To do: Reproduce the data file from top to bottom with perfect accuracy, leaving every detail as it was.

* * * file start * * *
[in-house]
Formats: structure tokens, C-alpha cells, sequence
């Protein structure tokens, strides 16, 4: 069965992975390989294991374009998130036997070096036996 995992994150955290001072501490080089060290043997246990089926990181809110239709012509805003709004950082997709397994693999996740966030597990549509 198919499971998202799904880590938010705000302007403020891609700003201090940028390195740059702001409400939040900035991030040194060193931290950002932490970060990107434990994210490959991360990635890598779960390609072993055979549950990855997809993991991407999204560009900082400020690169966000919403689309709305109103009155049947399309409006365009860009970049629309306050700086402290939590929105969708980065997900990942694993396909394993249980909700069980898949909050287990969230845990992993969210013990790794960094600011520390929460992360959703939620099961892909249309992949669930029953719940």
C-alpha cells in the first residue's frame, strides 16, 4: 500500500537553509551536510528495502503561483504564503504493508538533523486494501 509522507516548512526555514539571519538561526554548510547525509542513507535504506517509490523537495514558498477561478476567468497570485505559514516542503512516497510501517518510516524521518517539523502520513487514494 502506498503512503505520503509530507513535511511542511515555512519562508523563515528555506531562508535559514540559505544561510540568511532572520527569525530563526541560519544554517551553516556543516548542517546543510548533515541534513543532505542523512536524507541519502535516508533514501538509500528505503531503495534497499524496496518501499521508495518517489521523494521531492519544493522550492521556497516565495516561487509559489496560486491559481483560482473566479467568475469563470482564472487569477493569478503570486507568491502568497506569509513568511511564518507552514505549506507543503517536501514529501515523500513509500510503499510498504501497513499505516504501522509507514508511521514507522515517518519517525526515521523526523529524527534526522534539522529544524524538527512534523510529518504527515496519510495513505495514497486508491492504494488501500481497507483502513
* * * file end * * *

[in-house]
Formats: structure tokens, C-alpha cells, sequence
């Protein structure tokens, strides 16, 4: 069965992975390989294991374009998130036997070096036996 995992994150955290001072501490080089060290043997246990089926990181809110239709012509805003709004950082997709397994693999996740966030597990549509 198919499971998202799904880590938010705000302007403020891609700003201090940028390195740059702001409400939040900035991030040194060193931290950002932490970060990107434990994210490959991360990635890598779960390609072993055979549950990855997809993991991407999204560009900082400020690169966000919403689309709305109103009155049947399309409006365009860009970049629309306050700086402290939590929105969708980065997900990942694993396909394993249980909700069980898949909050287990969230845990992993969210013990790794960094600011520390929460992360959703939620099961892909249309992949669930029953719940």
C-alpha cells in the first residue's frame, strides 16, 4: 500500500537553509551536510528495502503561483504564503504493508538533523486494501 509522507516548512526555514539571519538561526554548510547525509542513507535504506517509490523537495514558498477561478476567468497570485505559514516542503512516497510501517518510516524521518517539523502520513487514494 502506498503512503505520503509530507513535511511542511515555512519562508523563515528555506531562508535559514540559505544561510540568511532572520527569525530563526541560519544554517551553516556543516548542517546543510548533515541534513543532505542523512536524507541519502535516508533514501538509500528505503531503495534497499524496496518501499521508495518517489521523494521531492519544493522550492521556497516565495516561487509559489496560486491559481483560482473566479467568475469563470482564472487569477493569478503570486507568491502568497506569509513568511511564518507552514505549506507543503517536501514529501515523500513509500510503499510498504501497513499505516504501522509507514508511521514507522515517518519517525526515521523526523529524527534526522534539522529544524524538527512534523510529518504527515496519510495513505495514497486508491492504494488501500481497507483502513